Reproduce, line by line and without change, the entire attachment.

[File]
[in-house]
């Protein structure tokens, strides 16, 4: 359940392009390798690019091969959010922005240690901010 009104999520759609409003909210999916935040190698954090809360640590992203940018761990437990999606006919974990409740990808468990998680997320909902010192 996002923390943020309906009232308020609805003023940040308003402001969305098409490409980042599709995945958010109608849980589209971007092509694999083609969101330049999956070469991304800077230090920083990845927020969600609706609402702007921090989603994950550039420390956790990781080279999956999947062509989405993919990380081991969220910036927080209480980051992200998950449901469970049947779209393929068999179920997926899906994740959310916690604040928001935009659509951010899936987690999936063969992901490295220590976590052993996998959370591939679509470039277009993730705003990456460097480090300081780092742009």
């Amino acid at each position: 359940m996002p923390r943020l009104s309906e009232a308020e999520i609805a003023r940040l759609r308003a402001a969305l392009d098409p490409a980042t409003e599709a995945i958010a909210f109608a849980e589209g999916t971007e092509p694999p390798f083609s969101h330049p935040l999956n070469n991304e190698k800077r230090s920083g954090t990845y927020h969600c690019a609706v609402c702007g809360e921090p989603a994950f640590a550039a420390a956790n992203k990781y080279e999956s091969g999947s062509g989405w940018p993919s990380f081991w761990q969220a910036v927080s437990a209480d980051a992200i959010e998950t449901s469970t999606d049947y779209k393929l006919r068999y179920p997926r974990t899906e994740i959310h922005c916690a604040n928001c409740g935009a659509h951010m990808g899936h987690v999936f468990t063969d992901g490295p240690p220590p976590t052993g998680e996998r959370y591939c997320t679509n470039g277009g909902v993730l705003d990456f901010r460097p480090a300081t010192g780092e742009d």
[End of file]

[in-house]
């Protein structure tokens, strides 16, 4: 359940392009390798690019091969959010922005240690901010 009104999520759609409003909210999916935040190698954090809360640590992203940018761990437990999606006919974990409740990808468990998680997320909902010192 996002923390943020309906009232308020609805003023940040308003402001969305098409490409980042599709995945958010109608849980589209971007092509694999083609969101330049999956070469991304800077230090920083990845927020969600609706609402702007921090989603994950550039420390956790990781080279999956999947062509989405993919990380081991969220910036927080209480980051992200998950449901469970049947779209393929068999179920997926899906994740959310916690604040928001935009659509951010899936987690999936063969992901490295220590976590052993996998959370591939679509470039277009993730705003990456460097480090300081780092742009």
């Amino acid at each position: 359940m996002p923390r943020l009104s309906e009232a308020e999520i609805a003023r940040l759609r308003a402001a969305l392009d098409p490409a980042t409003e599709a995945i958010a909210f109608a849980e589209g999916t971007e092509p694999p390798f083609s969101h330049p935040l999956n070469n991304e190698k800077r230090s920083g954090t990845y927020h969600c690019a609706v609402c702007g809360e921090p989603a994950f640590a550039a420390a956790n992203k990781y080279e999956s091969g999947s062509g989405w940018p993919s990380f081991w761990q969220a910036v927080s437990a209480d980051a992200i959010e998950t449901s469970t999606d049947y779209k393929l006919r068999y179920p997926r974990t899906e994740i959310h922005c916690a604040n928001c409740g935009a659509h951010m990808g899936h987690v999936f468990t063969d992901g490295p240690p220590p976590t052993g998680e996998r959370y591939c997320t679509n470039g277009g909902v993730l705003d990456f901010r460097p480090a300081t010192g780092e742009d």